Oh, and they want me to write up a birth plan.  With all the details about what I want and expect.  Yup, that's right THEY want ME to write up MY plan so they can make sure to abide by MY wishes.  (Insert gaping open mouthed emoticon of shock here...)  THEN they make copies of MY birth plan and pass them out to everyone involved and put a copy in my chart so that EVERYONE can be well informed of MY wishes.  Oh, what if I change my mind?  Well, then they go back and pick up all copies of my original birth plan and destroy them and pass out copies of my new plan.  What if I change my mind the day of / moment of?  No problem!  They will abide by my wishes.  They just want to be prepared so they can follow my wishes.  So that I can make the most of the time I have with my son.  ':-o <----yup that's the emoticon right there (adding the one raised eyebrow)...

They even gave me actual literature to take home and read.  Not just the half hearted offer and then the "oh well I don't have anything good to offer, you should probably just check the internet..."  3 books to read over. Gift of a Lifetime by Tammy Tate, The Journey of a Lifetime by Tammy Tate, and A Gift of Time: Continuing Your Pregnancy When Your Baby's Life is Expected to Be Brief by Amy Kuebelbeck and Deborah L. Davis, PH.D.
Gift of a Lifetime is a little booklet with some basic information and beautiful pictures of babies who had brief lives with their families.  The Journey of a Lifetime is a companion to Gift of a Lifetime and is more of a workbook with some helpful templates for things like preparing a birthplan and lists of keepsakes, songs, resources, etc.  A Gift of Time is a full sized book and is a guide for going through the process of a pregnancy and birth of a child with a short life expectancy.  It is filled with quotes from parents describing their experiences throughout.  It also contains a sample birth plan at the end and is filled with ideas and various approaches.  It does a good job of covering a wide variety of reactions and decisions to show that there is not just one right way to react and act.  When the nurse handed it to me she warned me that it could be a bit of a tearjerker but that it is packed with good information.  It's true that some parts are hard to read but it is easy to skim and skip about to find specific information.  I am reading it from the beginning but occasionally skip ahead to skim through a future chapter if I have specific questions about something covered later.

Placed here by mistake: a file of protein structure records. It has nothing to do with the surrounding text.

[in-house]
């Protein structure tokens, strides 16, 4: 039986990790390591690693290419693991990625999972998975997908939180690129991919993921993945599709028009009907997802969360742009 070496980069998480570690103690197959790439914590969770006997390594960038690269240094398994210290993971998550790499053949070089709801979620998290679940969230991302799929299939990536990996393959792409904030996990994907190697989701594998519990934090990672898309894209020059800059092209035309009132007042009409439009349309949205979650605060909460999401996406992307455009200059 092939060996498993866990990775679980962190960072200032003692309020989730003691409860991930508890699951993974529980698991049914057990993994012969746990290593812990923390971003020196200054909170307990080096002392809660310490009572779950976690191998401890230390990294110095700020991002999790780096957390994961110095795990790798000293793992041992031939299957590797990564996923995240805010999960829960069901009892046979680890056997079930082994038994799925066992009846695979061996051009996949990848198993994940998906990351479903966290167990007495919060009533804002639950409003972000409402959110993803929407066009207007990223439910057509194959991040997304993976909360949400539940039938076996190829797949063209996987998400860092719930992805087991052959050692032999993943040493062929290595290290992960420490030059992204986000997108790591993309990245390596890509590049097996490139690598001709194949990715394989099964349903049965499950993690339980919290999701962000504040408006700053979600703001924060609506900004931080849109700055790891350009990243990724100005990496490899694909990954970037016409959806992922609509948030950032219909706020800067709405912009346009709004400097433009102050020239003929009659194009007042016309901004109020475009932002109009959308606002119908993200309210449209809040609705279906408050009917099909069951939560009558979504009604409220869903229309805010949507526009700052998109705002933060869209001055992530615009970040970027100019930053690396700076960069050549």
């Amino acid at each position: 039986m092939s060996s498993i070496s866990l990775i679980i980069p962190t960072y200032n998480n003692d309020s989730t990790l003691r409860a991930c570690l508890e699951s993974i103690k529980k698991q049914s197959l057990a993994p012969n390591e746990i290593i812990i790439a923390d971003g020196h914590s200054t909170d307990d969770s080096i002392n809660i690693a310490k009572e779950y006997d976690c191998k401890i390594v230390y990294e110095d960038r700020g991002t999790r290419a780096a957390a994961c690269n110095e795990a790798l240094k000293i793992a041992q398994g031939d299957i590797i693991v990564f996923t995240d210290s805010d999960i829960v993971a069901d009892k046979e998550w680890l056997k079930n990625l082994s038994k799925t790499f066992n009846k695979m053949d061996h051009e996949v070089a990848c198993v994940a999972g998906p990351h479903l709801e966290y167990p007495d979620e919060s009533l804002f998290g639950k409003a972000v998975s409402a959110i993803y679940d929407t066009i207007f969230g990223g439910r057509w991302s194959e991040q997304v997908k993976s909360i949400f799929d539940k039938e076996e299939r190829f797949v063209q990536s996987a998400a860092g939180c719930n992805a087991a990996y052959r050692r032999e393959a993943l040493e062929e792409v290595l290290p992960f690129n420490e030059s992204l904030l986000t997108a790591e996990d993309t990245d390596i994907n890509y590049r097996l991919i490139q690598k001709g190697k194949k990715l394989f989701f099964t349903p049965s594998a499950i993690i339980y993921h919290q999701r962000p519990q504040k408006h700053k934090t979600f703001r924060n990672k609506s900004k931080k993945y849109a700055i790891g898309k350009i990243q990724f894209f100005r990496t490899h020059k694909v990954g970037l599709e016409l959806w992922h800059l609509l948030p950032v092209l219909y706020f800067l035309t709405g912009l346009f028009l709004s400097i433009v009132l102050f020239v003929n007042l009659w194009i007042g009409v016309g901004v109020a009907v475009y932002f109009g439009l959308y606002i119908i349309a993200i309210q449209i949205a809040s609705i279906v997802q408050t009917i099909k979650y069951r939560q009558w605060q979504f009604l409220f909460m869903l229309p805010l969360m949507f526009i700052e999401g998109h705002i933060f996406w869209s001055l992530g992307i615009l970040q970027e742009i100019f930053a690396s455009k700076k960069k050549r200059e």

Can anyone say miracle?  Miracles actually.  Because every one of those doctors and nurses and therapists are miracles.  Can you imagine what it must take to do the work they do?  I mean work that makes a difference, there is no denying that.  But I can only imagine how hard it must be.  Because how much do they really get to see the difference they are making?  They get to be there to help mothers and fathers and children who are going through shock and grief.  They help them go through the process of preparing for and delivering babies who usually don't get to go home.  Or if they do they are looking forward to the difficult process of surgeries and procedures and other challenges.  These amazing men and women go back to work every day and witness that kind of pain and they continue on doing what some people would see as pointless.  People who would not see a difference if the end result is the same.  But there is a difference.  Because the process makes all the difference in the world.  And I only hope I can even begin to show them how grateful I am for the service they provide.

Special thanks to Cari and to everyone else who has been praying for us through this whole process.  I truly felt the presence of those prayers and and army of saints supporting me during that meeting.  Cari, St. Gianna and Blessed John Paul II were right there next to me.

While we were there we also scheduled the birth date.  One of the few advantages of having a c-section.  Our son will be born on October 22nd.